Rosetta, a journey to a comet and to our origins

Poster of the talk "Rosetta, a journey to a comet and to our origins", given by Michael Küppers. Credit: Miriam Cruz (MCC).
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The asteroids and comets are the bits left over from the formation of the planets. They can be considered as "bricks" which retain information about our origins. In particular, the comets, which spend most of their time in a cold environment far from the Sun, are objects which have suffered little change. The Rosetta Mission of the European Space Agency (ESA) is the first mission to explore, in detail, a comet: Churyumov-Gerasimenko ("Chury") by means of a space probe which orbited the comet, plus a lander module Philae. Rosetta accompanied Chury during its passage around the Sun for over two years, while Philae managed to land on the comet in November 2014. The orbiter then followed the comet through its perihelion (closest approach to the Sun) and as it moved away again. At the end of the mission, the probe, with a declining supply of energy, gradually approached the comet, until it landed close to Philae on the comet's nucleus on 30th November this year.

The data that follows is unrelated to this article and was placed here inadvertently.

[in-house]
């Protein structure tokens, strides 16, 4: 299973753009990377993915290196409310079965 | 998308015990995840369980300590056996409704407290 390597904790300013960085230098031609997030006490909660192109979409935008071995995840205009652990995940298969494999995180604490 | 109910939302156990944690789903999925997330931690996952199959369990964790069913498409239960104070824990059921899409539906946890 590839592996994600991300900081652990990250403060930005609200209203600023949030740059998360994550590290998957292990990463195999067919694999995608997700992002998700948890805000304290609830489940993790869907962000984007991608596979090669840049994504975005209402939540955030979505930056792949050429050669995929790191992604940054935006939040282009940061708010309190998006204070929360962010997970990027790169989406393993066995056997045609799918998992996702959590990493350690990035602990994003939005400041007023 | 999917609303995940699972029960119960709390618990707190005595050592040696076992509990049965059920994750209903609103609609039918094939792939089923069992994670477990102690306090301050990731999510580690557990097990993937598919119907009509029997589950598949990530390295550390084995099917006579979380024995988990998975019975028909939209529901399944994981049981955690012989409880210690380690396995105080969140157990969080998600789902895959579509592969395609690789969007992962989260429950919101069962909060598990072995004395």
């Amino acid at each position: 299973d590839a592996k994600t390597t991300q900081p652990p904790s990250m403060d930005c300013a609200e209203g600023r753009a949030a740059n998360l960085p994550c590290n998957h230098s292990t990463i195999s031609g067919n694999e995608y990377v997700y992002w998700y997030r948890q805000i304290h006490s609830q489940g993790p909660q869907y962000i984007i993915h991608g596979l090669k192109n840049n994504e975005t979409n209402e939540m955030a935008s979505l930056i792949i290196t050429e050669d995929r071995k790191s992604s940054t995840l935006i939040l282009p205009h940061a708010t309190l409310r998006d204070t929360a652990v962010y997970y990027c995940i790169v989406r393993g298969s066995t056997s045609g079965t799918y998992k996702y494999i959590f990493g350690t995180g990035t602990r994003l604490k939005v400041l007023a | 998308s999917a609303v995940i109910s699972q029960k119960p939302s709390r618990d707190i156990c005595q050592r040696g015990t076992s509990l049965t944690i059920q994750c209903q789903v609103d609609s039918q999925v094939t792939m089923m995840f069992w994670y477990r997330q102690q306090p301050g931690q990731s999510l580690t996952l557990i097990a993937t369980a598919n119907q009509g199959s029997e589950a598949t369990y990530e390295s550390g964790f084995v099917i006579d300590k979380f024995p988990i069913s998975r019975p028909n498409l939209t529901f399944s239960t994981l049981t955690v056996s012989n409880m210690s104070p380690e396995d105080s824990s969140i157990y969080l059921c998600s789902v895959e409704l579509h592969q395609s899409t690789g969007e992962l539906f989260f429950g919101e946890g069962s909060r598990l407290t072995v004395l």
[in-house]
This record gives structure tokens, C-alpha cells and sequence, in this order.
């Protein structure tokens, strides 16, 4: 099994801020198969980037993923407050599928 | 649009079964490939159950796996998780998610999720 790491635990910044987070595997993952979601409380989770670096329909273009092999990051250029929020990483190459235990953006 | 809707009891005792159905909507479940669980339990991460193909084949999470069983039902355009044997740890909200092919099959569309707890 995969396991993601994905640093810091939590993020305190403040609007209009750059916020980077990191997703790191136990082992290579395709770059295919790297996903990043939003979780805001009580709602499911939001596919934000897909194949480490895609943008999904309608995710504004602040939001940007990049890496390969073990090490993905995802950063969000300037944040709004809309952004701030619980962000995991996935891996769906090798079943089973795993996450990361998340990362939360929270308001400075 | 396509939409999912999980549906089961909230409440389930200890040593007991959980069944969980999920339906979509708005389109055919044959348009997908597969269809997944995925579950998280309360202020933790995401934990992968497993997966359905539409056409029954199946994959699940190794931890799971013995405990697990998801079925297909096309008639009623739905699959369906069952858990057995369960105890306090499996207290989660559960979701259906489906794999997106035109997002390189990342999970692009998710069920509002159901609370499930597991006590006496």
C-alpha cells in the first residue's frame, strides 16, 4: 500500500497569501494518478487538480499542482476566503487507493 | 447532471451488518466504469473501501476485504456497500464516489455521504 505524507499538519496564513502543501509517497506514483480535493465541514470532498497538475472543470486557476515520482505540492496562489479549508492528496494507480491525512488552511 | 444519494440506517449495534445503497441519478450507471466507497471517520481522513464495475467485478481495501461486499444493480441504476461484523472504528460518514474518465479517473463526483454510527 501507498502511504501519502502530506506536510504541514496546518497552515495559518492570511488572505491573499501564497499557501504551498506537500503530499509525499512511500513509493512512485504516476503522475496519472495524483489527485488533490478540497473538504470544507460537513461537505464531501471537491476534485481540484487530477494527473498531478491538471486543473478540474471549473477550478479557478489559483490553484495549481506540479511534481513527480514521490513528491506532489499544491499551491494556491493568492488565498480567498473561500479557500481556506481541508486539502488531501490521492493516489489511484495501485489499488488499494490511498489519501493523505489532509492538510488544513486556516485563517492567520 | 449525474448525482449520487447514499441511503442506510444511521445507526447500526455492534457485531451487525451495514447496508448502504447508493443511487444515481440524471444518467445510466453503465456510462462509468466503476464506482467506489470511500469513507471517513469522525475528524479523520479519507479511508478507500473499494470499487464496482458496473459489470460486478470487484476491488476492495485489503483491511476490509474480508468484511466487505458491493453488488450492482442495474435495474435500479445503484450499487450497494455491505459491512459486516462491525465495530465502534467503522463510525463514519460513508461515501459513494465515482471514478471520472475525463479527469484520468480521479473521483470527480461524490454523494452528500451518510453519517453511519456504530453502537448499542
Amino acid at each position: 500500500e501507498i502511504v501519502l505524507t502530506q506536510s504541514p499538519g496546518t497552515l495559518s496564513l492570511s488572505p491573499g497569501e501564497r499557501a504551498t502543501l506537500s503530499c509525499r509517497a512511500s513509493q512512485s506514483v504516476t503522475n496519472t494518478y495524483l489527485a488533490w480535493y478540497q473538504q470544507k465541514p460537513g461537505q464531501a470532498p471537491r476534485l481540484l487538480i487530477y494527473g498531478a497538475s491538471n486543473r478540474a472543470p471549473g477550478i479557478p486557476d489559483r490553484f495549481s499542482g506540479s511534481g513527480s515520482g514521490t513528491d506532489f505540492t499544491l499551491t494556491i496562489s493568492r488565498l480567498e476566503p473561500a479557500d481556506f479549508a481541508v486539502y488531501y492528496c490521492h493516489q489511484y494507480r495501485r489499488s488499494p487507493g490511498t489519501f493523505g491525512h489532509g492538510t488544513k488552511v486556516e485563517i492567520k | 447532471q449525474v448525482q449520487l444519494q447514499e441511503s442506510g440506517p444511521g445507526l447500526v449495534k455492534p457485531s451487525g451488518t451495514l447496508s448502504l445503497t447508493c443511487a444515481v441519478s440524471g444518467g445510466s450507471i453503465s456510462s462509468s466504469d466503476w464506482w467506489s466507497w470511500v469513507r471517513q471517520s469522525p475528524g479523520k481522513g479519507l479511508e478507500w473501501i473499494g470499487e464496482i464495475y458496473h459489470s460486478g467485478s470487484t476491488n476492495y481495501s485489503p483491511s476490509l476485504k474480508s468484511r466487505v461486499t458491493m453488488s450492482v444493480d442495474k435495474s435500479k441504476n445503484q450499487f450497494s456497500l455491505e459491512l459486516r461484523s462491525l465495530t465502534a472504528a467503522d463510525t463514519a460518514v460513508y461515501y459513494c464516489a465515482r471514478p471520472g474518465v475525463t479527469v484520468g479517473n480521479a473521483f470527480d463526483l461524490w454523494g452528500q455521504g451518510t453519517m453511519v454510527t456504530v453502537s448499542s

Michael Küppers, an astrophysicist specialising in the minor bodies of the Solar System, and at the present time a data analyst for the Rosetta Mission, will give an explanatory talk, with the title “Rosetta, a voyage to a comet and to our origins” including the main results of the mission highlighting its importance for research into comets and the formation of the Solar System, including the Earth.

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